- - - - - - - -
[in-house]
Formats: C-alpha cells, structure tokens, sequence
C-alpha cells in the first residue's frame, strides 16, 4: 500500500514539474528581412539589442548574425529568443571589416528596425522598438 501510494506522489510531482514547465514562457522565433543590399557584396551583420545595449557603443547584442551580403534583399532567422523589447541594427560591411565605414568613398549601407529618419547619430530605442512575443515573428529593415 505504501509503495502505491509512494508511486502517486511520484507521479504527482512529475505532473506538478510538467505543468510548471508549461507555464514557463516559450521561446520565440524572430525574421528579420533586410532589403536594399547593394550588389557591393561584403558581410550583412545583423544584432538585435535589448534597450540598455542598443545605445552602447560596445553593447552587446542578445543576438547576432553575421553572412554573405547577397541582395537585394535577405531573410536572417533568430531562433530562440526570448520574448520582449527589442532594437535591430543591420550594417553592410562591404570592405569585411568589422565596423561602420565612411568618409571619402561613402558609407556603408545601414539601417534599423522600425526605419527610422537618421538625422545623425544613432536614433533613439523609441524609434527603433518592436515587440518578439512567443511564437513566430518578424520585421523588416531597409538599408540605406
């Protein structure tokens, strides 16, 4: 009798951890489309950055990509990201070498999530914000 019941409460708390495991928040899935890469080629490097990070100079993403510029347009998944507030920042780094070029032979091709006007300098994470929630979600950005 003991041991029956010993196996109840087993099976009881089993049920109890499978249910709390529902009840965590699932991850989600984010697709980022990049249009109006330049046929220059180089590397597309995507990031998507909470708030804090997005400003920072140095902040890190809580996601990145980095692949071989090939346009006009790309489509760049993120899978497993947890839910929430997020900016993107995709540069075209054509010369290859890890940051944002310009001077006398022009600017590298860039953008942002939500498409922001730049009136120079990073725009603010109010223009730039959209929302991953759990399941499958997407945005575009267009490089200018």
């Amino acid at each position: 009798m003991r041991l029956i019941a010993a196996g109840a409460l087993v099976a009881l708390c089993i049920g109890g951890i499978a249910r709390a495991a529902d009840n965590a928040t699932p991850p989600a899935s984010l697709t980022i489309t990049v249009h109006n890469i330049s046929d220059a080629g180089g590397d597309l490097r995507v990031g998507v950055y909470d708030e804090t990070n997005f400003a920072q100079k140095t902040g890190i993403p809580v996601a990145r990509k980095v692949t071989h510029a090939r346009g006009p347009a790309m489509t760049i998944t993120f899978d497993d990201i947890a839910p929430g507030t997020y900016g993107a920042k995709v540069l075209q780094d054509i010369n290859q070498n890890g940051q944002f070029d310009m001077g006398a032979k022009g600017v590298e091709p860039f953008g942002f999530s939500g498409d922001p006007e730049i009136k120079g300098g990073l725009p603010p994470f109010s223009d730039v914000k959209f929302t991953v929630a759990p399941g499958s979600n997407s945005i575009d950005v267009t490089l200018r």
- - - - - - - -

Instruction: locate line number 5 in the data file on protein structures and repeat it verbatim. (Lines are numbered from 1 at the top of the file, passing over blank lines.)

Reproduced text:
């Amino acid at each position: 009798m003991r041991l029956i019941a010993a196996g109840a409460l087993v099976a009881l708390c089993i049920g109890g951890i499978a249910r709390a495991a529902d009840n965590a928040t699932p991850p989600a899935s984010l697709t980022i489309t990049v249009h109006n890469i330049s046929d220059a080629g180089g590397d597309l490097r995507v990031g998507v950055y909470d708030e804090t990070n997005f400003a920072q100079k140095t902040g890190i993403p809580v996601a990145r990509k980095v692949t071989h510029a090939r346009g006009p347009a790309m489509t760049i998944t993120f899978d497993d990201i947890a839910p929430g507030t997020y900016g993107a920042k995709v540069l075209q780094d054509i010369n290859q070498n890890g940051q944002f070029d310009m001077g006398a032979k022009g600017v590298e091709p860039f953008g942002f999530s939500g498409d922001p006007e730049i009136k120079g300098g990073l725009p603010p994470f109010s223009d730039v914000k959209f929302t991953v929630a759990p399941g499958s979600n997407s945005i575009d950005v267009t490089l200018r």